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Cardinal seeks alternatives to jail and ER for mentally ill

About 250 people came to Myers Park Baptist Church on Friday for a Cardinal Innovations Healthcare Solutions symposium on mental health crisis intervention.
About 250 people came to Myers Park Baptist Church on Friday for a Cardinal Innovations Healthcare Solutions symposium on mental health crisis intervention. ahelms@charlotteobserver.com

Mecklenburg County needs more options for mentally ill people in crisis, officials from the state and Cardinal Innovations Healthcare Solutions said Friday.

“In Mecklenburg there is a cultural trend to send people to the hospital or to jail unnecessarily,” said Nicole McKinney, the Cardinal vice president responsible for the county.

About 250 public officials, mental health professionals, police, judges and others who work with the mentally ill came to Myers Park Baptist Church for a symposium on crisis prevention and intervention. It was sponsored by Cardinal Innovations, the managed care group that controls Medicaid spending for mental health, addiction and developmental disabilities in 16 counties.

“What you’re doing today is a blueprint for what we’re doing as a state,” said Dave Richard, the N.C. Department of Health and Human Services deputy secretary in charge of behavioral health. On Thursday, DHHS Secretary Aldona Wos announced that Richard will take charge of North Carolina’s Medicaid program starting next month.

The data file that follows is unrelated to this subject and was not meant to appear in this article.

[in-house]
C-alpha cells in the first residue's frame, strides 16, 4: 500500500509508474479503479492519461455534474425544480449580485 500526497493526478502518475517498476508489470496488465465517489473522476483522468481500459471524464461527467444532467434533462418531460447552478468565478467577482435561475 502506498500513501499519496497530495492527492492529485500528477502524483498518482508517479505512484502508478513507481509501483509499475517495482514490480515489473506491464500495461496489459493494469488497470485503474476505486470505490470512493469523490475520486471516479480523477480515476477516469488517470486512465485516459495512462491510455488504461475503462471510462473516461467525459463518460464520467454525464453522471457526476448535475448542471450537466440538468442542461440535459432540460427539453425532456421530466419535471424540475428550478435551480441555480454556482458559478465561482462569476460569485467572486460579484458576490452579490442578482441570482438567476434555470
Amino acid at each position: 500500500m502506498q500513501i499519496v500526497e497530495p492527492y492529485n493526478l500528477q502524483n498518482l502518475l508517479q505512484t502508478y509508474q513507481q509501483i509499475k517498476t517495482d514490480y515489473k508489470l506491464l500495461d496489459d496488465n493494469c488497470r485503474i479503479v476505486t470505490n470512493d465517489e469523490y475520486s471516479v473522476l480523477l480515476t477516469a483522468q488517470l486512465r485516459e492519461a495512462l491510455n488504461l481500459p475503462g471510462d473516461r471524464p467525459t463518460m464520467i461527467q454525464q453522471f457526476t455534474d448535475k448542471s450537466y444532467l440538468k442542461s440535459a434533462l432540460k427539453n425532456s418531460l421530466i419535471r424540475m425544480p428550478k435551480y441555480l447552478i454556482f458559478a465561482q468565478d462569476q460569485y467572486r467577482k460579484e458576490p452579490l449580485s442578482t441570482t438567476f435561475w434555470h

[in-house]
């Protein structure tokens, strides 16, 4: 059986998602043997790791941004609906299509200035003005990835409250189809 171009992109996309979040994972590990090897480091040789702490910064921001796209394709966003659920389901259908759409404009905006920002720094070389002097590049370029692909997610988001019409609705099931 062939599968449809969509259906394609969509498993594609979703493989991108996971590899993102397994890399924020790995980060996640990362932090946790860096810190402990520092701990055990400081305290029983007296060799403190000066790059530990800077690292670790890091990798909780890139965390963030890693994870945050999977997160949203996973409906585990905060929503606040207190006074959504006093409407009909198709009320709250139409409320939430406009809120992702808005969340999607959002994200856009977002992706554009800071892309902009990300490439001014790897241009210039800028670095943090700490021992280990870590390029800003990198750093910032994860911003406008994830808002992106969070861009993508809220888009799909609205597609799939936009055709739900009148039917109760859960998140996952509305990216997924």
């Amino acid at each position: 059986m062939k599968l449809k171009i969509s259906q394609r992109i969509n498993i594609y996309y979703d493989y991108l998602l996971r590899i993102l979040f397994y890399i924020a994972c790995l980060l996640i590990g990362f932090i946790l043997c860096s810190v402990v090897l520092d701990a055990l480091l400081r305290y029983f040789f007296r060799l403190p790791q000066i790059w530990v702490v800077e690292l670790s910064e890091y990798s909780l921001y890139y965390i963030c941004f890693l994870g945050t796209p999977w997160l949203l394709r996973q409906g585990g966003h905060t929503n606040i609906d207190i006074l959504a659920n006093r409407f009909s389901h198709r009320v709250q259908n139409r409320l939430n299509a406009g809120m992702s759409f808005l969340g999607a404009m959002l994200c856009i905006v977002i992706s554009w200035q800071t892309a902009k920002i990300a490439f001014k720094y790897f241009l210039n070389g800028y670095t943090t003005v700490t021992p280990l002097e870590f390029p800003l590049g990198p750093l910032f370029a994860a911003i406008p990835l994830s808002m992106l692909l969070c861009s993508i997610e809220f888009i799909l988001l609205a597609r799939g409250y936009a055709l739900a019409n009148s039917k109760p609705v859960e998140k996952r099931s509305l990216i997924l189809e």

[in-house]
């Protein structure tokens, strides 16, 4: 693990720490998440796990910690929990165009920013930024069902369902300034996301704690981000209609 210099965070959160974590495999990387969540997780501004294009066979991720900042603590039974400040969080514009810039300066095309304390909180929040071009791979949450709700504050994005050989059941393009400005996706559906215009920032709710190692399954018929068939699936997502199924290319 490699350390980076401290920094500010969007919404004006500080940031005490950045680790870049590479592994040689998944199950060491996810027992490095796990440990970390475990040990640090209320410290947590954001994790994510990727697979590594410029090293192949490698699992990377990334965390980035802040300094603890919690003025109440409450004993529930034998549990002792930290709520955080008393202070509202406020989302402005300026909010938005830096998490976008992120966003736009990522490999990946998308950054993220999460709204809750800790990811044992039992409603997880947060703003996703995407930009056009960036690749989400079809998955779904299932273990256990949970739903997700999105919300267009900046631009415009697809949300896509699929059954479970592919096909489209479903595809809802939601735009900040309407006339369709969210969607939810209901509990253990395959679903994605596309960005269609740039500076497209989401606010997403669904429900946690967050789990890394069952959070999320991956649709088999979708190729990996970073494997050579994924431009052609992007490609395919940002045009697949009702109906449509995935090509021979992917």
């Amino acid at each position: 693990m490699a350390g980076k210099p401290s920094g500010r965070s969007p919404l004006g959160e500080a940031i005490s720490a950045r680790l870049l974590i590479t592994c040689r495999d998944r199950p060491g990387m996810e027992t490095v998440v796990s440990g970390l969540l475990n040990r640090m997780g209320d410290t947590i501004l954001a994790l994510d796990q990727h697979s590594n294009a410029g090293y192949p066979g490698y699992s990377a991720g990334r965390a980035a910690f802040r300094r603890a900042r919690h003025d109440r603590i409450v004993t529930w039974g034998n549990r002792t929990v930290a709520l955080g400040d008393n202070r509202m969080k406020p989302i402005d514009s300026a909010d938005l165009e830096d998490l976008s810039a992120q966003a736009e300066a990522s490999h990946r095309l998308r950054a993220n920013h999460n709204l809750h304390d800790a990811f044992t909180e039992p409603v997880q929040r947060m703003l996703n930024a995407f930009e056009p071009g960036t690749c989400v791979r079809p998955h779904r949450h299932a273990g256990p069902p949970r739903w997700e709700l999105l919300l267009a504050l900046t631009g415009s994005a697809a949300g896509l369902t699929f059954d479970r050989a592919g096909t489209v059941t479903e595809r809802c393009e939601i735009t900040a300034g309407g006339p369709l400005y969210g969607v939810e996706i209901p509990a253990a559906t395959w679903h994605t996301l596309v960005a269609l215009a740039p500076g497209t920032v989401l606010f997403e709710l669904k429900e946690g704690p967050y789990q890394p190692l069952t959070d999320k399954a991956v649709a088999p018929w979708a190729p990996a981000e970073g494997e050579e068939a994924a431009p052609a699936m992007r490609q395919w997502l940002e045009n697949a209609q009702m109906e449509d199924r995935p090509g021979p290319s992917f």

Dr. Keith McCoy, acting chief medical officer for Cardinal, said Monarch, a nonprofit group with a behavioral health center in Charlotte, does assessments for people in crisis, helps people manage their medications and refers them for care.

But unlike Durham and Wake counties, he said, Mecklenburg doesn’t have a mental health urgent care center that can provide care for people in crisis. Those centers were developed with “millions of dollars of county money,” McCoy said.

Charlotte has three hospitals that offer inpatient psychiatric treatment, he said, but that’s not enough. Too many people end up “getting stuck in our emergency rooms, and it’s tragic. Tell me one thing that’s healing about an emergency room.”

Representatives of the police department, Charlotte-Mecklenburg Schools, Carolinas Healthcare System and other community agencies talked about ways to work together. McCoy says there’s a desperate need for homes for people with addictions and mental illness. He praised Moore Place, a Charlotte housing project that provides support for the formerly homeless, as an example.

“Medicaid services are not going to work without stable housing,” he said.

Helms: 704-358-5033;

Twitter: @anndosshelms. This article is done in collaboration with Kaiser Health News, an editorially independent program of the Kaiser Family Foundation.

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